Dams, Barriers and Barristers on the Cuyahoga River

Dams, Barriers and Barristers on the Cuyahoga River

By Elaine Marsh, Friends of the Crooked River

Like the crooked Cuyahoga River that the project threatens, the hydro-electric proposal in Gorge Metro Park in Summit County, Ohio has been through some twists and turns in the last few months.

This proposal seeks to seize the use of a public park for private profit against the will of park managers, dozens of agencies and organizations and scores of individuals. It will destroy public land, degrade water quality in the Cuyahoga River and diminish the recreational and aesthetic experience for the 140,000 citizens who use the park each year. This “revitalization” of a hydro operation, which ceased in 1958, will produce electricity for about 1,000 homes. If a license is granted by the Federal Energy Regulatory Commission (FERC), it will perpetuate, for fifty years, one of the most significant impediments to water quality on the Cuyahoga River, the dam, itself. (See Volume 13, Issue 5, Grassroots Update for more information.)

As part of its Integrated Licensing Process, the FERC requires the applicant to hold “stakeholder negotiations” to determine the appropriate study plan protocol. The applicant sponsored five days of such “discussions.” In addition to Friends of the Crooked River, Metro Parks, Serving Summit County, American Whitewater, Friends of Metro Parks, Ohio EPA, U.S. Fish and Wildlife Service, and the National Park Service joined the applicant in debating what studies should be required to determine the public cost/benefit in this project. And while the lively and usually cordial discussions warmed the early winter, it wasn’t clear that there was any stakeholder interest in the results of the stakeholder process.

Somehow, the fact that this project is in a public park and opposed by park management, a duly authorized political subdivision of a sovereign state, does not seem to impact FERC’s decision-making in any significant way. FERC favored the applicant over the land-owner, the National Park Service, Ohio EPA and local interest groups in the study-plan determination. FERC denied all but minor alterations suggested by these agencies and organizations. And the applicant cited their time and their cost as reasons for refusal of the studies requested by stakeholders. And they did so while declaring their intention to fully cooperate with park officials.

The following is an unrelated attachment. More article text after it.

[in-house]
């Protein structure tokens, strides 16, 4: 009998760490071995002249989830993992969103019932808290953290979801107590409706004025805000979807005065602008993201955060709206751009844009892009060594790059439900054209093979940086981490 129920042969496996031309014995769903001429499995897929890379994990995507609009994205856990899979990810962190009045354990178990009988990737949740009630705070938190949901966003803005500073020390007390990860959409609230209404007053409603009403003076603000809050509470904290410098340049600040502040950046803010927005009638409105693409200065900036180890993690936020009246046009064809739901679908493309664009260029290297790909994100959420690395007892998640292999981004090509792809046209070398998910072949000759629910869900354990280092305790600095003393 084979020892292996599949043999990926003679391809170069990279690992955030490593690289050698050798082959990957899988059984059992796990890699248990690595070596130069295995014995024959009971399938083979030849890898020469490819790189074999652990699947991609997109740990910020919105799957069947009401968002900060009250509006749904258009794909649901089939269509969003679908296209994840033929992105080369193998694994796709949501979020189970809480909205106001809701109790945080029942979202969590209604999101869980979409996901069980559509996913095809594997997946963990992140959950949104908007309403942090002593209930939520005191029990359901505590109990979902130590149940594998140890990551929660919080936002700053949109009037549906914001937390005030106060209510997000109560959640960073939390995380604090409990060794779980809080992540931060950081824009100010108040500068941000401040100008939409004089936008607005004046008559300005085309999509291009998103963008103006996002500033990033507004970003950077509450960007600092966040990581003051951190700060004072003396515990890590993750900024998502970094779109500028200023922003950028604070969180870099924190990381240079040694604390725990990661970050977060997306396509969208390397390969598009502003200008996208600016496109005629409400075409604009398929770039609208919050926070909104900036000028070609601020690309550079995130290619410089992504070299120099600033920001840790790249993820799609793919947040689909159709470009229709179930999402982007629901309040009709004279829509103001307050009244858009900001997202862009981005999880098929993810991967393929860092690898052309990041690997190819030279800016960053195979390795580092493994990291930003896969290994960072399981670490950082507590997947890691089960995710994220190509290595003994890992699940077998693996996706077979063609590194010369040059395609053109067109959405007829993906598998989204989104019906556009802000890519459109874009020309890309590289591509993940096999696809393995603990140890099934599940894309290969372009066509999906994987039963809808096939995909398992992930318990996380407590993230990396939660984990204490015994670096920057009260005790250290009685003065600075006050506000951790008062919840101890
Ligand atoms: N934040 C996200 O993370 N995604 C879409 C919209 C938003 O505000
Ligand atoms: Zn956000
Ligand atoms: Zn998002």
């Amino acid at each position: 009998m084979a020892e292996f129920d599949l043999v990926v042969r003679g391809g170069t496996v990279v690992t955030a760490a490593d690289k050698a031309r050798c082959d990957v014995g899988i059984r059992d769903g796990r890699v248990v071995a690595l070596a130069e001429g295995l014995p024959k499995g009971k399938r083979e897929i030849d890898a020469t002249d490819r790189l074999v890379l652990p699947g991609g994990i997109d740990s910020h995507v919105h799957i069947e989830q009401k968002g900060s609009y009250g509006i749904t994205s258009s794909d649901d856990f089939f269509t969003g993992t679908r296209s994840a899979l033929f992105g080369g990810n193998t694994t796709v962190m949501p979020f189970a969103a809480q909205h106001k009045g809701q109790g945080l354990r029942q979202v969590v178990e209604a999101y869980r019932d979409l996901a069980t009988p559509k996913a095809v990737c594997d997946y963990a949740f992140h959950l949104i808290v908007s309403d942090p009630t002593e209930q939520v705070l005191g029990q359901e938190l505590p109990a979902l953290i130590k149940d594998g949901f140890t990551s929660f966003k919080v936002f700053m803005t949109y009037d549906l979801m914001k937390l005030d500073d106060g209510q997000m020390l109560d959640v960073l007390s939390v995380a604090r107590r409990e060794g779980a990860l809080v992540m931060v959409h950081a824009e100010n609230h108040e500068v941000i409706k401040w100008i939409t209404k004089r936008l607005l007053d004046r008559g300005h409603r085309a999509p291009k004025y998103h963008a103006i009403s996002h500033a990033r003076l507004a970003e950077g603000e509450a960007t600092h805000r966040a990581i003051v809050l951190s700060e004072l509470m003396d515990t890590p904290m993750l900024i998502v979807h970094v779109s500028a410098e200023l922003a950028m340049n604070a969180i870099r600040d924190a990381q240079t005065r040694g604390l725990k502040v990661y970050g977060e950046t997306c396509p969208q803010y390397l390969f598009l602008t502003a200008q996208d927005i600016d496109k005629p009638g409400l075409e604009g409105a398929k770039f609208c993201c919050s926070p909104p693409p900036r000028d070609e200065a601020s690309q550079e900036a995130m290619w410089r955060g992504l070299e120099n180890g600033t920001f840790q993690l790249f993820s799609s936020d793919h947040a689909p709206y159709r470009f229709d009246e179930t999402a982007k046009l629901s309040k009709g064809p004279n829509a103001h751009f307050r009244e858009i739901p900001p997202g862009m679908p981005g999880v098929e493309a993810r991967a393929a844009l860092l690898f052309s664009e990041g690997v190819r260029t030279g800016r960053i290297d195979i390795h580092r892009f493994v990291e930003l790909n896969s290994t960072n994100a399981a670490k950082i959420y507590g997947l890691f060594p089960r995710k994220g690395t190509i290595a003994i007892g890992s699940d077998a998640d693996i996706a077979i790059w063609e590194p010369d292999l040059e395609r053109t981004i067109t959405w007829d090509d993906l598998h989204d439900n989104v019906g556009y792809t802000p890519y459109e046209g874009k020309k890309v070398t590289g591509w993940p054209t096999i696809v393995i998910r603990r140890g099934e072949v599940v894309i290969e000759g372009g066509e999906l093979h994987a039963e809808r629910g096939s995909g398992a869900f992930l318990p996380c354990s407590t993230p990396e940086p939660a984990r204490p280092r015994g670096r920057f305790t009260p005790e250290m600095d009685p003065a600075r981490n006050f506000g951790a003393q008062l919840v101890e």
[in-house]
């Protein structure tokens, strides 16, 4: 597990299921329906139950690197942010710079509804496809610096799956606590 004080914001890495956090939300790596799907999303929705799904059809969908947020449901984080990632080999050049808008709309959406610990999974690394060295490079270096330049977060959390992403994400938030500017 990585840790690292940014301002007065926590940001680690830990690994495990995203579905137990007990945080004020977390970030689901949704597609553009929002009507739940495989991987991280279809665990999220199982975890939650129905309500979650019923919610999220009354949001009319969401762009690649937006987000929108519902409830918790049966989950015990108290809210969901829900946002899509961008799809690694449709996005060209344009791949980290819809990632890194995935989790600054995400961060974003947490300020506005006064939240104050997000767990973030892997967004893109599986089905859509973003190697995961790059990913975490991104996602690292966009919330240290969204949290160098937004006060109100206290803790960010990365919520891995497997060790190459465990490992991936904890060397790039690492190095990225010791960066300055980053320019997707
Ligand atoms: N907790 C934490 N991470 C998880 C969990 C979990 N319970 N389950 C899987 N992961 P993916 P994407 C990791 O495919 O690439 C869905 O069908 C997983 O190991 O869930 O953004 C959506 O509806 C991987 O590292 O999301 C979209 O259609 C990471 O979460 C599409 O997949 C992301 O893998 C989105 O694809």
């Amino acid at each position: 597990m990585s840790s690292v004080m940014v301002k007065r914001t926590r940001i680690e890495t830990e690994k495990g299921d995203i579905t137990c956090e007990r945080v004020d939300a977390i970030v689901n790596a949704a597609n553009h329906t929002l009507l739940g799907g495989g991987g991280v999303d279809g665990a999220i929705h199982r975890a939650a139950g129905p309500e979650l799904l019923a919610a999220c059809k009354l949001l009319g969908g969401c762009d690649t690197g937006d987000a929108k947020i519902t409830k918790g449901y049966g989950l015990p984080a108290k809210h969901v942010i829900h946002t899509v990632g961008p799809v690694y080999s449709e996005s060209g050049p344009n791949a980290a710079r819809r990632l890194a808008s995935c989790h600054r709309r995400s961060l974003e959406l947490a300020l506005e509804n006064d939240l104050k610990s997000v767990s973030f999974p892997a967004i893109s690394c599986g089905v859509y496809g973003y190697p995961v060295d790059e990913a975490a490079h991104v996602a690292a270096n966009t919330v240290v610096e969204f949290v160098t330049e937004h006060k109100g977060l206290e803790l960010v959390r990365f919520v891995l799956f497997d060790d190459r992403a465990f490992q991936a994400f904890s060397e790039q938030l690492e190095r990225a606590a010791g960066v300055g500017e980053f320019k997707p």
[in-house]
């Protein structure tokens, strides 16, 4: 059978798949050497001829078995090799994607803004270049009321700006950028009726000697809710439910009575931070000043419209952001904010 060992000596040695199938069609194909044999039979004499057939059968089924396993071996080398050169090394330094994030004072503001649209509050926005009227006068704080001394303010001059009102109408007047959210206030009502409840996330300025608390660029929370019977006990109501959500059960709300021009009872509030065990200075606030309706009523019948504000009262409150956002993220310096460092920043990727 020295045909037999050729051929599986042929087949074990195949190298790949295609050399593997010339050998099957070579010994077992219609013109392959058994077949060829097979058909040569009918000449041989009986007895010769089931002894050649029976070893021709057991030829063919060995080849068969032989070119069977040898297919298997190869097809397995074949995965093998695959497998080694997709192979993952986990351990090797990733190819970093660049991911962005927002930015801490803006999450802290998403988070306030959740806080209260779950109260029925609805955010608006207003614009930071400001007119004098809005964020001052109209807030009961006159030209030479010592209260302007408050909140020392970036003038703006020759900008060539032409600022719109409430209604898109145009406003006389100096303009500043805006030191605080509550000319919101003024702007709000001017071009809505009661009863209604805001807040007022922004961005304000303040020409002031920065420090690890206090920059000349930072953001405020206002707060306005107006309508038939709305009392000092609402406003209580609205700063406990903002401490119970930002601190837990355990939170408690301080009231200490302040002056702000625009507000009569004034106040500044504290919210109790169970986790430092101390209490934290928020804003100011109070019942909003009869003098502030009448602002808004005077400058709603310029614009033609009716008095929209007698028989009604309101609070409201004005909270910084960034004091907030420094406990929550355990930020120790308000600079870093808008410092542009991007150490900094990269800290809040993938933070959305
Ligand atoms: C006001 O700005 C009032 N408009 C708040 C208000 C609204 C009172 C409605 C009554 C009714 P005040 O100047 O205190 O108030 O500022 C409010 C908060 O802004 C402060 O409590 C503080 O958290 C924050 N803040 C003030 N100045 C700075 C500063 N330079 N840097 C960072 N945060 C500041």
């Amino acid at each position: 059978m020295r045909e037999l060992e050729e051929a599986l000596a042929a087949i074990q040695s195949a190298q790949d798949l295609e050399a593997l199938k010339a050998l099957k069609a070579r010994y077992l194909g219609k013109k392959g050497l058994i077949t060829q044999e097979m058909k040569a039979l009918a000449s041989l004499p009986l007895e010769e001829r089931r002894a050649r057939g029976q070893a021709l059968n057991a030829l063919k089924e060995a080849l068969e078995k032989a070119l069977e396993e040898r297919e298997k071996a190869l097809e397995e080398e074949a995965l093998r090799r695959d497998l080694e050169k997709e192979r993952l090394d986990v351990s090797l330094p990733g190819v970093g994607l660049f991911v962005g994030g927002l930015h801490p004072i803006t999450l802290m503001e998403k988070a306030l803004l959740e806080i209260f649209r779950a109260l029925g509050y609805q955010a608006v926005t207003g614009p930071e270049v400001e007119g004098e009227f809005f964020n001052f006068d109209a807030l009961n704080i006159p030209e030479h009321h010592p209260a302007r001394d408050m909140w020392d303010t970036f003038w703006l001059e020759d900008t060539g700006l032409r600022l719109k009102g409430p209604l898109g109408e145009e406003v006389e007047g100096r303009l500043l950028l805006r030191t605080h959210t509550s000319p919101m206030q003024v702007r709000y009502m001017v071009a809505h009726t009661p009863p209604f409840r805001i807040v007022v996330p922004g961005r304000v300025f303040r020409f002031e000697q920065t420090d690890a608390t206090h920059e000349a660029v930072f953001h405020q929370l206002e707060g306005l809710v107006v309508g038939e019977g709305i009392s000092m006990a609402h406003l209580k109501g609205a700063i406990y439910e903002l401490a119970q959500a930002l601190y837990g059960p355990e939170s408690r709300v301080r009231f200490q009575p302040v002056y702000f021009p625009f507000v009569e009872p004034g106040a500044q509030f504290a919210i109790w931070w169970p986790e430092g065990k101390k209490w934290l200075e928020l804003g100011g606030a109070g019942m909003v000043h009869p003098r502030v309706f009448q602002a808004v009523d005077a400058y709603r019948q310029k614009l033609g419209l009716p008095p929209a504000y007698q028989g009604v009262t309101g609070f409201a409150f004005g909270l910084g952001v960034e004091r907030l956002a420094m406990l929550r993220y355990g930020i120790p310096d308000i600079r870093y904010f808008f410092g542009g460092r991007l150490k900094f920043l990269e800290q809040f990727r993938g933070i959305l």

On May 1, 2006 Metro Parks, Serving Summit County, asserted its rights. Park Commissioners declared their belief that Ohio Edison’s easement had been abandoned. (A lease of this easement was the vehicle used by the applicant to gain standing on the property.) Days before the equipment was scheduled to enter the park, Metro Parks blocked access to the public property. On July 24, 2006 the applicant filed suit in federal district court, in order to obtain a temporary restraining order to gain access to the land. Currently, we are awaiting a decision of that court. Stay tuned. This project has a long way to go before the public and park managers will ultimately prevail. Interestingly, the applicant has offered to abandon its quest in exchange for $5 million. Imagine! The public paying a private company millions of dollars to retain the use of its own park.

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For more information: Elaine Marsh, Friends of Crooked River 2390 Kensington Rd., Akron, OH 44333 PH: 330.657.2055 • E-mail: ohgreenway@aol.com

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